By Jared Turner
What does a driver have to do to keep a Monster Energy NASCAR Cup Series ride these days? That’s the question I was left pondering after Stewart-Haas Racing announced last week that it would not be picking up the option on Kurt Busch’s contract for the 2018 season.
While it’s still possible that Busch could ultimately stay put at SHR — the team tweeted last week that it expected to retain Busch for another season — it’s bordering on insanity than I’m even having to spend good time opining on this topic.
Remember what Busch did in February? He won the Daytona 500. The freaking Daytona 500. And he did it in a Stewart-Haas Racing car, giving team owners Tony Stewart and Gene Haas their first victory in The Great American Race (Stewart never won the 500 as a driver, either).
The fact that Busch hasn’t enjoyed the greatest season overall is in no way, shape or form a reasonable justification for SHR not picking up the option on his contract. The only plausible explanation would be the organization simply not wanting to pay Busch what he’s demanding.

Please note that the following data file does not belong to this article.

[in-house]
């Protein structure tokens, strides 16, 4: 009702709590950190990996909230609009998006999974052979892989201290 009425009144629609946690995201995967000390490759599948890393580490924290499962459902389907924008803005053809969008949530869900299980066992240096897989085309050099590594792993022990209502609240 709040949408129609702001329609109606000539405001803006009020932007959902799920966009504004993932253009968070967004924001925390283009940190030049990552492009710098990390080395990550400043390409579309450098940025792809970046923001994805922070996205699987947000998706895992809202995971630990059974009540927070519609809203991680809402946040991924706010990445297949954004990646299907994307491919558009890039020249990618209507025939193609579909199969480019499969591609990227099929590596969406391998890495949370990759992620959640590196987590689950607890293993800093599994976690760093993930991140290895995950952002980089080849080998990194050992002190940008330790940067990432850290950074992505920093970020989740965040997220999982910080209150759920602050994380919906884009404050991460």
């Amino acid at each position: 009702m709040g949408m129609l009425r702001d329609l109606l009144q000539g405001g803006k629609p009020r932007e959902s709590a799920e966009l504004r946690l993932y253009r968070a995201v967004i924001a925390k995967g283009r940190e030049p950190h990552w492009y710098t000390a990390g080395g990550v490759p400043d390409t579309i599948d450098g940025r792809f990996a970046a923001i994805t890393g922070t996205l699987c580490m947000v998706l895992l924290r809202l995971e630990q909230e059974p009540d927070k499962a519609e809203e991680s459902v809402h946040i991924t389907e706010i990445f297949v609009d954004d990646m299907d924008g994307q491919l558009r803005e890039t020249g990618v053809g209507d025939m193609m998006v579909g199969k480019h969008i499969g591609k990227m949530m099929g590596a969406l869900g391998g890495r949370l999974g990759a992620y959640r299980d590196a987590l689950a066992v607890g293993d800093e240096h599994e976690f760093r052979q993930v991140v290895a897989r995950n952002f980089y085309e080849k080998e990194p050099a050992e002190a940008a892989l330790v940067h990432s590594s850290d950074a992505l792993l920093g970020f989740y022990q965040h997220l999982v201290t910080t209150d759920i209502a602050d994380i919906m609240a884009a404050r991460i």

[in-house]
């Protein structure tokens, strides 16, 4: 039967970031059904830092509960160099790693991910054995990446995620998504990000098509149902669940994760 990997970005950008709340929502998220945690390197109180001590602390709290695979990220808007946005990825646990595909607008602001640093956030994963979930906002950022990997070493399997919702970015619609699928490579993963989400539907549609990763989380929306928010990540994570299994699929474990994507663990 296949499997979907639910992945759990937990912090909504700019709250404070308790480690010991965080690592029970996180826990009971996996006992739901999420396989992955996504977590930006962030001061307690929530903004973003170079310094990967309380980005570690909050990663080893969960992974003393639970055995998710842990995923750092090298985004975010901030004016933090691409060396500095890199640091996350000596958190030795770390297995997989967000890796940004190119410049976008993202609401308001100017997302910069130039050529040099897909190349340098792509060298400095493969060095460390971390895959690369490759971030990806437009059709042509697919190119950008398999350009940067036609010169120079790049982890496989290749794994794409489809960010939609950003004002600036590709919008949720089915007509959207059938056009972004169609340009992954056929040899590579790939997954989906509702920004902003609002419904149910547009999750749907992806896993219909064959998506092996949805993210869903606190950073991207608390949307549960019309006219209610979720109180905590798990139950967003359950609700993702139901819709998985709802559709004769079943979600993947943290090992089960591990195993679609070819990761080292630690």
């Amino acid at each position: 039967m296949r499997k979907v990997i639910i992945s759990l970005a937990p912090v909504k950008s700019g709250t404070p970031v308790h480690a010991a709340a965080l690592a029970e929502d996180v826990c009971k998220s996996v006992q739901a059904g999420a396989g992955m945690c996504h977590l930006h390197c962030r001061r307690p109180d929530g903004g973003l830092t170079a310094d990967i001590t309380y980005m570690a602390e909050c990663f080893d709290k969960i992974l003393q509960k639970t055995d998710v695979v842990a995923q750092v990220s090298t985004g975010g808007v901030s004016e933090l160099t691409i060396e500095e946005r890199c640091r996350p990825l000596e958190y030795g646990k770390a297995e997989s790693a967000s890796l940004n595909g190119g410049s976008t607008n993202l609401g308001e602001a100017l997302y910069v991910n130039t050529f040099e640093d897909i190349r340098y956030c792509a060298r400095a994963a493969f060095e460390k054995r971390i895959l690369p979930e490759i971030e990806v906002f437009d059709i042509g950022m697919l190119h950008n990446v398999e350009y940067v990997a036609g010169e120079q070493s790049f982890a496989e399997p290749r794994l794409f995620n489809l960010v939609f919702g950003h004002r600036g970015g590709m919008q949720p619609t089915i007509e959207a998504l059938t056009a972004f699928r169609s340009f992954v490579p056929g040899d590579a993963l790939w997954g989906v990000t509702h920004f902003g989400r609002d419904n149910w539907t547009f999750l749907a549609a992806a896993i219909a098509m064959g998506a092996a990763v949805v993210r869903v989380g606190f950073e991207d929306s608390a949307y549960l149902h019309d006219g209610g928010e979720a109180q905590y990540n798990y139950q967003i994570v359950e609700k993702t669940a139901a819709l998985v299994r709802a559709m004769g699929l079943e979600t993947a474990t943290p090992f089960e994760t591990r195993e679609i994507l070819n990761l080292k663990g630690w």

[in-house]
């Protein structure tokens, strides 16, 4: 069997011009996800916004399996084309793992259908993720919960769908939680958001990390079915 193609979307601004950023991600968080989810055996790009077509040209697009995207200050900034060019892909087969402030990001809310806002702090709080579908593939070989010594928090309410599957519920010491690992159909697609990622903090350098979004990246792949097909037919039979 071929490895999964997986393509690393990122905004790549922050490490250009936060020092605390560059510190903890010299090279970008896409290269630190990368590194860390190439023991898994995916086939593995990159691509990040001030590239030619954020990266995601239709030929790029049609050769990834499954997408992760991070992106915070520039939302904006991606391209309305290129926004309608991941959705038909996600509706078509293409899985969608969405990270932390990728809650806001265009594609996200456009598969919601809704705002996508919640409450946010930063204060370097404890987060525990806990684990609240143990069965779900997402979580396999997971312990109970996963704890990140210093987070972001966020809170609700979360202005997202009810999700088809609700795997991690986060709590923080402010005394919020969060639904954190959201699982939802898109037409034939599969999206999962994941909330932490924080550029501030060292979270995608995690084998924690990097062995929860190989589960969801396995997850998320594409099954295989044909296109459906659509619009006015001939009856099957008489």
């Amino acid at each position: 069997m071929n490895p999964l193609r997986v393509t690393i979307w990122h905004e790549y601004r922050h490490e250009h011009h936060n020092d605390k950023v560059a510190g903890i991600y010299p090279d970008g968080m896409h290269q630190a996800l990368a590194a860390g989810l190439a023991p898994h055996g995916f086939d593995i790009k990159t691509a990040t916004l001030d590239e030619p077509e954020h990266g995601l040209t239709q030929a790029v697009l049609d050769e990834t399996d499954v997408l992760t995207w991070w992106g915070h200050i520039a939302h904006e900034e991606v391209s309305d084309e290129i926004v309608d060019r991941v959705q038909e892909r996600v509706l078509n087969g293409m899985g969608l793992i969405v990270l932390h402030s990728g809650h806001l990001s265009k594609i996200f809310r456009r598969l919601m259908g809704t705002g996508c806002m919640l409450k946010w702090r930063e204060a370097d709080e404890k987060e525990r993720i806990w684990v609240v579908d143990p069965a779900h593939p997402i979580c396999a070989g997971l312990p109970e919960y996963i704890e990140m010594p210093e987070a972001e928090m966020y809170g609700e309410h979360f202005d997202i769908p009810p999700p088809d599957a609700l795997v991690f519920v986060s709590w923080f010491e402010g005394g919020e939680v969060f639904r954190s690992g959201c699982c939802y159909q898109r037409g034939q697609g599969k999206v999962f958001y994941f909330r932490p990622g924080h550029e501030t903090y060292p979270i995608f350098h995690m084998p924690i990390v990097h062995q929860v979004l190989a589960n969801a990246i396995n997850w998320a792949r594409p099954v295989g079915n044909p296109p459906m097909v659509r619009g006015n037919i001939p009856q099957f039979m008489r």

As Dale Earnhardt Jr. astutely pointed out in the wake of the news about Busch’s contract situation, Monster Energy Series teams these days aren’t getting as much from primary sponsors as they did a few years ago. Less sponsorship money means less money allocated to drivers’ salaries. Therefore, if teams can get younger drivers for a lower price than they would have to pay a veteran, that’s probably what they’re going to do.
But regardless of the dollars and cents factor, it’s ridiculous that any driver less than six months removed from a Daytona 500 victory has to spend one millisecond thinking about whether he’s going to have a ride for the next season.